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review SPOILER ALERT! 2019-03-05 10:25
Das grobmaschige Netz von Hakan Nesser, Van Veeteren #1
Das grobmaschige Netz - Håkan Nesser

Nach einer durchzechten Nacht findet Janek Mitter seine Frau Eva ertränkt in der Badewanne. An die Ereignisse der Nacht kann er sich nicht erinnern, aber er weiß, dass er sie nicht umgebracht hat - aber ohne Beweise des Gegenteils wird er in eine psychiatrische Anstalt eingewiesen. Doch etwas irritiert Hauptkommissar Van Veeteren an diesem Fall - und das Gefühl wird bestärkt, als Mitter selbst umgebracht wird.

 

Dies ist ein ziemlich geradliniger Krimi, der ohne große Überraschungen auskommt, trotzdem aber recht spanned ist und letztlich die gewohnten familiären Untiefen aufweist. Nesser verwendet seine Zeit weniger, den Kommissar Van Veeteren direkt vorzustellen, als ihn tüfteln und Puzzlestückchen zusammensetzen zu lassen. Jedenfalls ist er mit Jagdinstinkt ausgestattet und lässt sich nicht abbringen, wenn er mal Lunte gerochen hat. Im Privatleben schaut's trister aus: Ehefrau Renate kommt immer wieder mal angekrochen, der Sohn sitzt im Gefängnis und der Tochter steht er auch nicht gerade nah (nur ihrem alten Hund, den er sitten darf).

 

Insgesamt ein interessanter Beginn, wenn auch nicht ganz so fesselnd wie der Anfang von Nessers späterer Barbarotti-Serie. Aber ich werde wohl zu Van Veeteren zurückkommen.

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review SPOILER ALERT! 2019-03-03 17:16
The Fear Index by Robert Harris
The Fear Index - Robert Harris

The owner of a big hedgefund company, Alex Hoffman, physicist and inventor of an algorithm that could revolutionize trading, is attacked one evening in his home in Geneva. After getting checked at hospital which got him the recommendation to visit his neurologist with the headscans that were taken, he goes to work the next day because of a big investors' lunch. But strange things keep happening: the delivery of a book by Darwin, he finds that he apparently bought out his wife's art exhibition... and then the algorithm starts making risky trades...

 

This novel starts out pretty exciting, the break-in, a possible conspiracy, a computer algorithm running amok. But it all gets a bit confusing the longer the story runs: Hoffman's history of mental illness for one, his dabbling with artificial intelligence on the other side... but all this doesn't really explain what actually happened. Did Hoffman arrange for everything, including the break-in and his death, and just forget it in a psychotic break, as is suggested in the end? But what about the risk-advisor who falls into the open elevator shaft? He can't have foreseen that he would step into the lift at that moment - so, did he program the algorithm to kill any opponents? Or did he program some self-protective subroutines so that the algorithm decided for itself to kill him in self-defense in order to have no more master?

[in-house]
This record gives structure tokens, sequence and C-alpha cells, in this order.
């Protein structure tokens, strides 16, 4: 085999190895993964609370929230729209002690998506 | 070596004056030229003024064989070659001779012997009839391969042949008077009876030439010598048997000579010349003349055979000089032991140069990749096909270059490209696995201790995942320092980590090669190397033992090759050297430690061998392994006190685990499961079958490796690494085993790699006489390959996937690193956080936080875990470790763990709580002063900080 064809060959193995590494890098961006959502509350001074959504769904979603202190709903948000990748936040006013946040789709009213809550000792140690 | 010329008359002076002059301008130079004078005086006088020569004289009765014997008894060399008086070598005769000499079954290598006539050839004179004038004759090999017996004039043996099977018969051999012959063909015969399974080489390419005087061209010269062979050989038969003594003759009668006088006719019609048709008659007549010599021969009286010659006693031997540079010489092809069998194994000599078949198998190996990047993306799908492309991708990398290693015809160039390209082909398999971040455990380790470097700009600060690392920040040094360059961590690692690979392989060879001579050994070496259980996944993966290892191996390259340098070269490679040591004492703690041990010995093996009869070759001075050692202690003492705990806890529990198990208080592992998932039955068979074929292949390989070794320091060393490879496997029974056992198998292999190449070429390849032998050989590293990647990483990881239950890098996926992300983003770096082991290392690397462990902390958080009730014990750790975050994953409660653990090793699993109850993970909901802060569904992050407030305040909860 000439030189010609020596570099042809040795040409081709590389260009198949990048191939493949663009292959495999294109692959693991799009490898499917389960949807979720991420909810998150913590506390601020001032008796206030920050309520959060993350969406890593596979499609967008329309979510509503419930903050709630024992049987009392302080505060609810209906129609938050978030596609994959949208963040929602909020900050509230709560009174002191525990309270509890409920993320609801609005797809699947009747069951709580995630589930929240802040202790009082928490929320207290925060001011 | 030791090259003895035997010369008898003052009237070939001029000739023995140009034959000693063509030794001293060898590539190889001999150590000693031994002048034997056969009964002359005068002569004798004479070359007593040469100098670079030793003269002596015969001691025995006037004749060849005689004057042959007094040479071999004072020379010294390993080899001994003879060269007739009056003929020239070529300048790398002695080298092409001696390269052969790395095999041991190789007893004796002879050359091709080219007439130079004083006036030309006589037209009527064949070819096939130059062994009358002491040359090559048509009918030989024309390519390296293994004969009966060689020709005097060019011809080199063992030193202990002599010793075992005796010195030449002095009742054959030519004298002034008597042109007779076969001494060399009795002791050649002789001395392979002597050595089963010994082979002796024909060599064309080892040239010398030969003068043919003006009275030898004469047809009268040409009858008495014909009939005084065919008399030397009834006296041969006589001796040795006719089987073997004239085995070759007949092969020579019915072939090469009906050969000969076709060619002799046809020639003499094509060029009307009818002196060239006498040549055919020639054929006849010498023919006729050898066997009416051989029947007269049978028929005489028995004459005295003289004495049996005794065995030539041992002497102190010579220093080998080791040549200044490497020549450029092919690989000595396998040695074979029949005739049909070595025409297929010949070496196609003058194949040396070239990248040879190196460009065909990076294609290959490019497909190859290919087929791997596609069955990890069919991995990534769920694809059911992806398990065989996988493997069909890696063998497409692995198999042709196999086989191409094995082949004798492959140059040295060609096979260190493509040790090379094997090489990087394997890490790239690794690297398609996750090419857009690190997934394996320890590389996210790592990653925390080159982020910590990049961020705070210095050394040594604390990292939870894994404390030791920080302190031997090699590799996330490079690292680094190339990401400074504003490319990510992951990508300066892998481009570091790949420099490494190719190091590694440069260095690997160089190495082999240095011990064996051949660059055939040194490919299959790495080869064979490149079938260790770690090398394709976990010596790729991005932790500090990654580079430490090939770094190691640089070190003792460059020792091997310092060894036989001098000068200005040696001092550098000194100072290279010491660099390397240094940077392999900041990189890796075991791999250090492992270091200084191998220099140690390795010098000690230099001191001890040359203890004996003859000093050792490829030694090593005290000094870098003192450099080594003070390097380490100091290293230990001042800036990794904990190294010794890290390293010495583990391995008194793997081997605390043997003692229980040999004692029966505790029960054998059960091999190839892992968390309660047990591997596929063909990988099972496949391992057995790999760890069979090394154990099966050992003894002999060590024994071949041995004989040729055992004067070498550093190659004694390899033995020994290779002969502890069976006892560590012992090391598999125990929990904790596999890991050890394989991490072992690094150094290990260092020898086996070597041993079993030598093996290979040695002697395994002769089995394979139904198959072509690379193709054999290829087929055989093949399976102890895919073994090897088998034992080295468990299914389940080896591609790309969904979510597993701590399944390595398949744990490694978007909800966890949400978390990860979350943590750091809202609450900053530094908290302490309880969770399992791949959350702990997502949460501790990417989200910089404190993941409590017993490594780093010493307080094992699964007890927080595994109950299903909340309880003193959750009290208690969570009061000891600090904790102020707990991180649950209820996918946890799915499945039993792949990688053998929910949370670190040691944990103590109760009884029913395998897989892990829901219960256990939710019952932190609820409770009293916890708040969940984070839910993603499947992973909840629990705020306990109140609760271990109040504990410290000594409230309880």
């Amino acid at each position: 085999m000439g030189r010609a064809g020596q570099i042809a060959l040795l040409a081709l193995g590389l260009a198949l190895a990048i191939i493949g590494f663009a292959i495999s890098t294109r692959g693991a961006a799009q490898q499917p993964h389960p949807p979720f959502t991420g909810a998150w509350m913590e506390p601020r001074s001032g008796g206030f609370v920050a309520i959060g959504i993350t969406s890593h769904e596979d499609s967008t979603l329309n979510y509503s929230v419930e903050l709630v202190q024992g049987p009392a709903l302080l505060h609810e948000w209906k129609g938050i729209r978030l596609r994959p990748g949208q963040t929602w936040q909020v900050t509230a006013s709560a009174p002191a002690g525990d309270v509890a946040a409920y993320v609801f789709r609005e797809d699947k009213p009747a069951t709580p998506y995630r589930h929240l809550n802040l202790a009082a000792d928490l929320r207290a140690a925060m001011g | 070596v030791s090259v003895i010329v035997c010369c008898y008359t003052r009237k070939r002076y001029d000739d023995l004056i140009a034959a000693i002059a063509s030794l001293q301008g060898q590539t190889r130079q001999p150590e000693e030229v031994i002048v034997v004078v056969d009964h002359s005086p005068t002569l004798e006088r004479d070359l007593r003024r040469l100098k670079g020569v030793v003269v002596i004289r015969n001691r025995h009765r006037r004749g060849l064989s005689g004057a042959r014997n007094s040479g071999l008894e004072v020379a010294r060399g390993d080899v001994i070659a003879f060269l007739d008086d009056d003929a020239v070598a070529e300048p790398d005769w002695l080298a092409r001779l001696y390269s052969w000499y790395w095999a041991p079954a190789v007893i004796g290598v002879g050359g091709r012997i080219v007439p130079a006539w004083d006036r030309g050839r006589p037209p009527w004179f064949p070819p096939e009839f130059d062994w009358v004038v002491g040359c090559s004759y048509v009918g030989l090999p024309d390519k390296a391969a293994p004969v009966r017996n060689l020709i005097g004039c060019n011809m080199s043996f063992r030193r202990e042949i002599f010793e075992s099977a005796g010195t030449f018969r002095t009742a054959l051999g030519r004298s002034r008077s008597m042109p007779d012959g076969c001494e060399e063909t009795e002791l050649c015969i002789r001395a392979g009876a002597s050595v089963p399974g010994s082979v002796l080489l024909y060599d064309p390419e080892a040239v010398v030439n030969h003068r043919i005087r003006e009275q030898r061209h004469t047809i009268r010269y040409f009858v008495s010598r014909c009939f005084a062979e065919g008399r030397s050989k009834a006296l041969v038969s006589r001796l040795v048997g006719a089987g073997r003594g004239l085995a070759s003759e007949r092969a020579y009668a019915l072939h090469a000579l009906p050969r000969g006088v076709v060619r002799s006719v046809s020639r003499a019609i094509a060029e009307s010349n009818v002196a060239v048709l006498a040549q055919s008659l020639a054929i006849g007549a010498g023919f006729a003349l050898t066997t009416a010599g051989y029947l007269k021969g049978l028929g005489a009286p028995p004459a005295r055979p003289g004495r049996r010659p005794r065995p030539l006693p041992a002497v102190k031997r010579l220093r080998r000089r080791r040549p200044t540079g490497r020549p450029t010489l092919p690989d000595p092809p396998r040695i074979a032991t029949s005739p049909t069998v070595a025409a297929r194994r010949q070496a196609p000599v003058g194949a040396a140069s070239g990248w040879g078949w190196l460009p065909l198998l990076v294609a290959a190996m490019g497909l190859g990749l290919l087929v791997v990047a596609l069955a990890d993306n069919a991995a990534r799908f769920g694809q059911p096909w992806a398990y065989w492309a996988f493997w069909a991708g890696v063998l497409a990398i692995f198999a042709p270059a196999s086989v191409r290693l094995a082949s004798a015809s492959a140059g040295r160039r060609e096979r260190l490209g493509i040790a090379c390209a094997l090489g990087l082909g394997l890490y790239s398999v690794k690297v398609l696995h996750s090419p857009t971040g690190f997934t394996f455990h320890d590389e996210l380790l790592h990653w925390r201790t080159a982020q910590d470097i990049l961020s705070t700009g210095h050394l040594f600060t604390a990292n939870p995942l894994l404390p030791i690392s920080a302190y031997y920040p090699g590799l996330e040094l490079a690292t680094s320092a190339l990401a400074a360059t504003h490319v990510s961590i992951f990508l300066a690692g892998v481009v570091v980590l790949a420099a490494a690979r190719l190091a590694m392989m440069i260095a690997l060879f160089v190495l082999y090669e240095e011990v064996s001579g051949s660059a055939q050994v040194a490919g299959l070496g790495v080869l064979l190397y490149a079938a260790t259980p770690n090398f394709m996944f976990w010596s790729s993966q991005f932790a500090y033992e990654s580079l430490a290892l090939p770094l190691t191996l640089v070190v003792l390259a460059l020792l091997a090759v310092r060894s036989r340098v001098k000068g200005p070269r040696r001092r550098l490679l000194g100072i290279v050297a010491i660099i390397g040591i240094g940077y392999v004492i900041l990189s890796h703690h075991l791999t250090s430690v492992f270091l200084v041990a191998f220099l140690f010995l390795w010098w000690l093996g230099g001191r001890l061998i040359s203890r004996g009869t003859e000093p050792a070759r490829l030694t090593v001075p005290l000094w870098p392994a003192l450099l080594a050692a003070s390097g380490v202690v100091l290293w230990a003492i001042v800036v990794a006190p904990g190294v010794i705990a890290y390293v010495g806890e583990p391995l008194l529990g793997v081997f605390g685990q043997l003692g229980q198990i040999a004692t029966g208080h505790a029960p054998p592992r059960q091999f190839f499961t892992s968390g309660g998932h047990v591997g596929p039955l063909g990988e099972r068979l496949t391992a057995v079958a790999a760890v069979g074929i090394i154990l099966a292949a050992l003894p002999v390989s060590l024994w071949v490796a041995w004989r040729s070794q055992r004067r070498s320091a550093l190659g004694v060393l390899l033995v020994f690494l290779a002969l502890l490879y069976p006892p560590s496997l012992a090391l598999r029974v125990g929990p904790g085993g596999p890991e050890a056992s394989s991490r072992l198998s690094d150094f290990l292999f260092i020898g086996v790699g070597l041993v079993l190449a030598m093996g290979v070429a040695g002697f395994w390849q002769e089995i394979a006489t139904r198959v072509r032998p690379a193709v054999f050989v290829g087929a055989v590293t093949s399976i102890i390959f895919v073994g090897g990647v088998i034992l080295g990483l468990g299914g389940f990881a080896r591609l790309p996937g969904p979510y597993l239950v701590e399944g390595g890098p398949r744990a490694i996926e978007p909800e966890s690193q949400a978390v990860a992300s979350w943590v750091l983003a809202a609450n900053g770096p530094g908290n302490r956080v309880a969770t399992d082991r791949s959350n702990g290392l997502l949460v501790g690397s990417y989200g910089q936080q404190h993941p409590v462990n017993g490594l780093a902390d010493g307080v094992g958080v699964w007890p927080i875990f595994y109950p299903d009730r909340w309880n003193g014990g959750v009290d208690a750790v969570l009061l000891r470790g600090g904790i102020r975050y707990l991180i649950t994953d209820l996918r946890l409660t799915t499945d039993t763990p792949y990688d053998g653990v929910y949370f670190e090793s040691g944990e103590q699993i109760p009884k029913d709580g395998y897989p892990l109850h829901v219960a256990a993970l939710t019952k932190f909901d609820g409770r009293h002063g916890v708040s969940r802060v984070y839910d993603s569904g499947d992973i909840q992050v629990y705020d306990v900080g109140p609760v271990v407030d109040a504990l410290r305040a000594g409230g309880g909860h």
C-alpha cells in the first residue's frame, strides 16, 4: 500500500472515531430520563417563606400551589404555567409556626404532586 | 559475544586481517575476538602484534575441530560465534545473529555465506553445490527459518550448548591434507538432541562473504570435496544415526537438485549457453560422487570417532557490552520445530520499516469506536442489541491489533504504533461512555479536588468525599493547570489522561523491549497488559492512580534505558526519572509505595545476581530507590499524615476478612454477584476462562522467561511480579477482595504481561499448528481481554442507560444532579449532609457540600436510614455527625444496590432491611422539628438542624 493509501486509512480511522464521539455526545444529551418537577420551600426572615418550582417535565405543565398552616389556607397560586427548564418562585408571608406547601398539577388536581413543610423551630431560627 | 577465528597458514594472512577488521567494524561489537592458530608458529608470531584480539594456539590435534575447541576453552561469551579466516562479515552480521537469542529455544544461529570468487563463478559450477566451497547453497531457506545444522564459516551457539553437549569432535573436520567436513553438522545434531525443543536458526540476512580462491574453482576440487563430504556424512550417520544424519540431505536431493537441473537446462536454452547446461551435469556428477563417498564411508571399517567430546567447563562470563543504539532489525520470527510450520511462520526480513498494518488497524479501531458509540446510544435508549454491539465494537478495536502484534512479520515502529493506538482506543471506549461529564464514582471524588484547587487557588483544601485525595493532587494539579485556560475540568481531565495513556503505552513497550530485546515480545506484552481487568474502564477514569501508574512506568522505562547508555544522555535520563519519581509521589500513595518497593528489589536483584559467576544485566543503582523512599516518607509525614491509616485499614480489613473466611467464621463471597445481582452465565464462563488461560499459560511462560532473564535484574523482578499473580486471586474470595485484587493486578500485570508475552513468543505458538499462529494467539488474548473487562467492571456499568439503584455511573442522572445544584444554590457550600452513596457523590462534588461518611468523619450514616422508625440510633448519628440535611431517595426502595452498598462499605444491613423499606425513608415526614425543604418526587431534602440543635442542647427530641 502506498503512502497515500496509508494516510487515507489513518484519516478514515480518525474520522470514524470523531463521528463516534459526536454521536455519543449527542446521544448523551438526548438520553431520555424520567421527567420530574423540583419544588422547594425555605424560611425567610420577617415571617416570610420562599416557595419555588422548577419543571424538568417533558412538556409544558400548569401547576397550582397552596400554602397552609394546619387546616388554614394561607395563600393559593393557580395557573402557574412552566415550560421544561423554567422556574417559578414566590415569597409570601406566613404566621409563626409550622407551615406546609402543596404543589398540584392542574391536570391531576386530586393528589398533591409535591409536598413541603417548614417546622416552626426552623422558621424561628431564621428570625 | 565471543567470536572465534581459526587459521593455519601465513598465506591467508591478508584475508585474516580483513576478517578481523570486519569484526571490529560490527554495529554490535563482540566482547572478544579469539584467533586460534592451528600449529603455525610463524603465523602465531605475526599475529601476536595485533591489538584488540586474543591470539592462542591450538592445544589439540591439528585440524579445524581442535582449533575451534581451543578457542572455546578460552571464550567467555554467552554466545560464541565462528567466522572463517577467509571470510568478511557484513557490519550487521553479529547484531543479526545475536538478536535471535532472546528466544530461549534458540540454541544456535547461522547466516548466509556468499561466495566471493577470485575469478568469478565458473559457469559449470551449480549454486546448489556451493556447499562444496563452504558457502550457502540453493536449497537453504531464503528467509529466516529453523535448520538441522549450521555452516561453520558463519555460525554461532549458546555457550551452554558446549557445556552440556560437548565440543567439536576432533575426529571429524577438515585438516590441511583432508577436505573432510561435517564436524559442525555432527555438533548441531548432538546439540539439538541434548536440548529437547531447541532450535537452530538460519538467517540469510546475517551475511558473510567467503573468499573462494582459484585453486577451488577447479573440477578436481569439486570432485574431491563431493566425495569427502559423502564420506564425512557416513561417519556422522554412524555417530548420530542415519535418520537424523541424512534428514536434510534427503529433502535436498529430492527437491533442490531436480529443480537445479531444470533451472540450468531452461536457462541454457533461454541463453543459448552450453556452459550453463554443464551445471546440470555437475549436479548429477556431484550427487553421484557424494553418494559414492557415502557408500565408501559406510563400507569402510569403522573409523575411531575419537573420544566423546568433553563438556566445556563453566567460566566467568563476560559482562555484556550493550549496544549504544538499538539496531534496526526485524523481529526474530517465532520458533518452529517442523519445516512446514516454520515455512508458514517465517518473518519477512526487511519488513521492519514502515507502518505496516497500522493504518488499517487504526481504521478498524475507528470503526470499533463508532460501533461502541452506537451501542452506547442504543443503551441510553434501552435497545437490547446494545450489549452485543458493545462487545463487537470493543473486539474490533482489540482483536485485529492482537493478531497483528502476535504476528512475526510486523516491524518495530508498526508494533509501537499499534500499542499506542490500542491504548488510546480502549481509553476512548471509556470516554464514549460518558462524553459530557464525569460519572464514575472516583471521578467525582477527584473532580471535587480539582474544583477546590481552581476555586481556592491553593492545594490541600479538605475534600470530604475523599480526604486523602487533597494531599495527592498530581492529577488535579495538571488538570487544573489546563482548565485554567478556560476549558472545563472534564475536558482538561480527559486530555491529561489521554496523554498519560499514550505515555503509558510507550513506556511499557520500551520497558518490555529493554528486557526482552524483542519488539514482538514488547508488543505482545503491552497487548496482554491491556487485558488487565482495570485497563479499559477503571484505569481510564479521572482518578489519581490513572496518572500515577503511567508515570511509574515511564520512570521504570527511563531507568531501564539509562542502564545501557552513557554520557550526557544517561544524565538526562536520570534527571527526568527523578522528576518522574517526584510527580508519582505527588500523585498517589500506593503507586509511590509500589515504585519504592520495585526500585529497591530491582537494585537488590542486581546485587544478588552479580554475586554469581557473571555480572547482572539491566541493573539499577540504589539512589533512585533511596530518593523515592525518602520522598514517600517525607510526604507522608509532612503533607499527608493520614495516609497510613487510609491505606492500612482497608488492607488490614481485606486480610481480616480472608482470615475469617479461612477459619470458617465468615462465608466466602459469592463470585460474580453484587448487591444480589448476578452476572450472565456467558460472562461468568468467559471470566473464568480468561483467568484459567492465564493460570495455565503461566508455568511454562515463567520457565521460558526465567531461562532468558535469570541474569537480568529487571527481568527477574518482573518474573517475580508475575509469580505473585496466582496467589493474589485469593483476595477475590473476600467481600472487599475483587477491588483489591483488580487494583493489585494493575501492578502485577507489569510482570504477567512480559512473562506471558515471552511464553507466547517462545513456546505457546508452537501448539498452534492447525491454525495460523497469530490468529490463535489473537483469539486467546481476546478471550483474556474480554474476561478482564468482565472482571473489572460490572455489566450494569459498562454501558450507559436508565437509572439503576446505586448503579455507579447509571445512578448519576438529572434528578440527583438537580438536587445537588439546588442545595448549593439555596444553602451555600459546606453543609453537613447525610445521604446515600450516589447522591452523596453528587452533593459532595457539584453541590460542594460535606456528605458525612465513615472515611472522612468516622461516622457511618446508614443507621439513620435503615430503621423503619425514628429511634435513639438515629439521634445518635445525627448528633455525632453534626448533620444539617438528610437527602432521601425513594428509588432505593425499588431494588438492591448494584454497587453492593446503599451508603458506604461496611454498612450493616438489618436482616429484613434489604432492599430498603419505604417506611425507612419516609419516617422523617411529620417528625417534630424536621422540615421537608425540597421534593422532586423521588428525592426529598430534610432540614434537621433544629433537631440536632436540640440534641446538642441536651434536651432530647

But in the end, it all gets wrapped up too easily, the company earns an enormous amount of money and all's swept under the rug, the algorithm lives on... and Hoffman disappears. Honestly, I would love to know what happens next and hate the way this novel keeps me hanging at this point of the story.

 

Still: a good read, albeit one that leaves me with more questions than it answers.

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review SPOILER ALERT! 2019-02-16 14:43
The Warrior's Apprentice by Lois McMaster Bujold
The Warrior's Apprentice - Lois McMaster Bujold

Never got around to do a review of this book, so I decided to re-read it and amend this oversight.

 

After failing his entrance exams into the military academy and the death of his grandfather, Miles Vorkosigan, 17 years old, handicapped by brittle bones, suffering from (more or less) latent depression, is sent to distant Beta Colony. There he stumbles upon a Barrayaran deserter, a jumpship pilot and a contract to ship cargo - erm, weapons - through a blockade.What follows is, as they say, history. Forward momentum anyone?

 

Coming back to the beginnings of this saga is kind of strange experience: Miles feeling like a failure (and having this feeling reenforced by his grandfather's death and some ill-thought through, and misunderstood, statements of his father's), being rather narrow-minded - well, like a normal 17 year old, I guess. His whole world exists of getting into the academy and impressing Elena, his childhood friend and daughter of his bodyguard Bothari. Stumbling his way through creating an army, dealing with history that's been kept hidden from him, and facing loss and pain broadens his horizons and defines who Miles's ultimately going to become.

 

In a sense this novel concludes the first part of the Vorkosigan series. It puts a preliminary ending to plotthreads set out in Cordelia's Honor, such as Bothari, Elena, Miles's grandfather, the Regency, Vorhalas's family's involvement with the soltoxin attack etc. The epilogue will be found in "The Vor Game" where Gregor'll have to come to terms with his family's past.

 

But the board is set for part two of the saga: Miles's time in the Imperial service - and with the Dendarii... and finding his way back to his roots in more figurative sense.

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review SPOILER ALERT! 2019-01-20 13:01
Am Abend des Mordes von Hakan Nesser, Barbarotti #5